countries, thereby avoiding the complications of establishing new legal entities. The fund should enable American and Russian scientists from interested institutions to join in designing and carrying out projects that enhance important components of the research and development cycle, with special emphasis on basic research activities. This emphasis can provide specialists in both countries access to achievements in the other country that are in the formative stage. Their assessments of developments can best be carried out during onsite discussions and collaboration.
In short, each project supported by the fund should be of scientific interest to and implemented by researchers in both countries working together. To attract both well-established and young scientists and to build lasting networks of researchers with common interests, most projects—selected on the basis of carefully structured peer reviews—should be relatively large (e.g., up to $2 million for 3-year projects) and involve scientists from several institutions. Each side should commit to joint funding; and the financial resources should be disbursed in a coordinated manner, with 50 percent of the overall funds to collaborating institutions in each country, although the division of funding will undoubtedly vary with specific needs from project to project.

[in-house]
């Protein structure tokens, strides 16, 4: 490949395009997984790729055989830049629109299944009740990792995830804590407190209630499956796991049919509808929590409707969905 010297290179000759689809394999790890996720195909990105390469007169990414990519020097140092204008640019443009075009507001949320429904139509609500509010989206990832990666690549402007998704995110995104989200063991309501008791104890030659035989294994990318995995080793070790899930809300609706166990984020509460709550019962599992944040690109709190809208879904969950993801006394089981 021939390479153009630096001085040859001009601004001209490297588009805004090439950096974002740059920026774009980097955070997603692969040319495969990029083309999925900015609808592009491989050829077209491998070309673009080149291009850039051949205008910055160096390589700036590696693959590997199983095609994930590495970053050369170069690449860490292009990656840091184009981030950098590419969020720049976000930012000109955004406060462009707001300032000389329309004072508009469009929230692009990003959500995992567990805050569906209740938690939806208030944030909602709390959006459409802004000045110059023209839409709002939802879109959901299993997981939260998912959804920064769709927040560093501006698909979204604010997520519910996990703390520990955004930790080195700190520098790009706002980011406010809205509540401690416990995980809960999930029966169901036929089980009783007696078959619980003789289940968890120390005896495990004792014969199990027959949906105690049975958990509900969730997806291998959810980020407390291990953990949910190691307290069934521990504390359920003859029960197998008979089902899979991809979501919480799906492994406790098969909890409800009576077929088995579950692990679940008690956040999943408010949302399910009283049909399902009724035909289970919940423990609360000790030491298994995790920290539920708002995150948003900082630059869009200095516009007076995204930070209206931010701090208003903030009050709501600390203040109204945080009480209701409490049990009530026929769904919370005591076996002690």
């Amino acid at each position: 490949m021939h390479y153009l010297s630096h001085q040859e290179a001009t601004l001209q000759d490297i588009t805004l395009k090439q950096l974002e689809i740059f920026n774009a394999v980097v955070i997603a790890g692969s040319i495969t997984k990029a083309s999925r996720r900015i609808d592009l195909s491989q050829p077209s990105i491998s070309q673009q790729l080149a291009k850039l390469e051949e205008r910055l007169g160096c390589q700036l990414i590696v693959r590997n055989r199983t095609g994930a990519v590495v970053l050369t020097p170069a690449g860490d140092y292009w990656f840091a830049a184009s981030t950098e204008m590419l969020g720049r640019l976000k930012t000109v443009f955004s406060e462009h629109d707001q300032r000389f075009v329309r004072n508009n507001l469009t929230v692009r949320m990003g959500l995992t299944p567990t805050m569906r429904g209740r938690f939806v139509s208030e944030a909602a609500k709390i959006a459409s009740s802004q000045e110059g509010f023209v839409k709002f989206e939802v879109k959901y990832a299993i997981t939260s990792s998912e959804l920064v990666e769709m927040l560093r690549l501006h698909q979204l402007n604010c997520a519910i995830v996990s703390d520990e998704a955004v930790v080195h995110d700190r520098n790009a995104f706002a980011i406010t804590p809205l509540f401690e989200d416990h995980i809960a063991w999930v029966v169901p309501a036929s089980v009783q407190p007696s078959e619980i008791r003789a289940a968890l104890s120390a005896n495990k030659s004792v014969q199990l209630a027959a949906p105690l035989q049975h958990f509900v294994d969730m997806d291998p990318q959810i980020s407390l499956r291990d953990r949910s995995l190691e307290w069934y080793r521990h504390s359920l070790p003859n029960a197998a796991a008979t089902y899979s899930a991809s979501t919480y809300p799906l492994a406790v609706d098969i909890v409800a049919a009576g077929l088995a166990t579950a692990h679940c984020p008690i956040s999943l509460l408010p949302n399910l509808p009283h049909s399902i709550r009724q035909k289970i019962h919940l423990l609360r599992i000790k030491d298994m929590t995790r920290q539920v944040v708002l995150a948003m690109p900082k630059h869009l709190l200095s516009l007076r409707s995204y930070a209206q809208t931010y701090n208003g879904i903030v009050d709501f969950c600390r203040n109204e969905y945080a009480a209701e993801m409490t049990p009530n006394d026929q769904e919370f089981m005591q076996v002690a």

Given the breadth of the life sciences and the demonstrated capabilities of the United States and Russia to cooperate effectively in many areas, the annual launch of 15–20 projects over a period of 5 years could effectively engage a number of key laboratories and specialists in important scientific relationships. Highly visible, easily understood, and long-term impacts would be important goals for the projects. Successful efforts very likely would attract additional follow-on support from other national and international sources. Such sources would include, for example, the previously identified new outreach initiatives being developed by the Russian government and the currently latent international interests of the U.S. private sector in research investments in Russia.
Among the topics that are suitable for joint investigations are the following:
• Development of novel therapeutics, diagnostics, drugs, and vaccines.
• Improvements in disease surveillance and monitoring techniques.
• Introduction of new approaches and techniques in synthetic biology.
• Understanding and curtailment of negative influences on animal health and latent zoonotic diseases.
• Measures to control plant diseases.
• Understanding and preservation of biodiversity.
• Research with dangerous pathogens requiring specialized biocontainment facilities and highly experienced staff capabilities.
The committee’s third recommendation is that the two governments continue their efforts to reduce the impediments to cooperation. At the top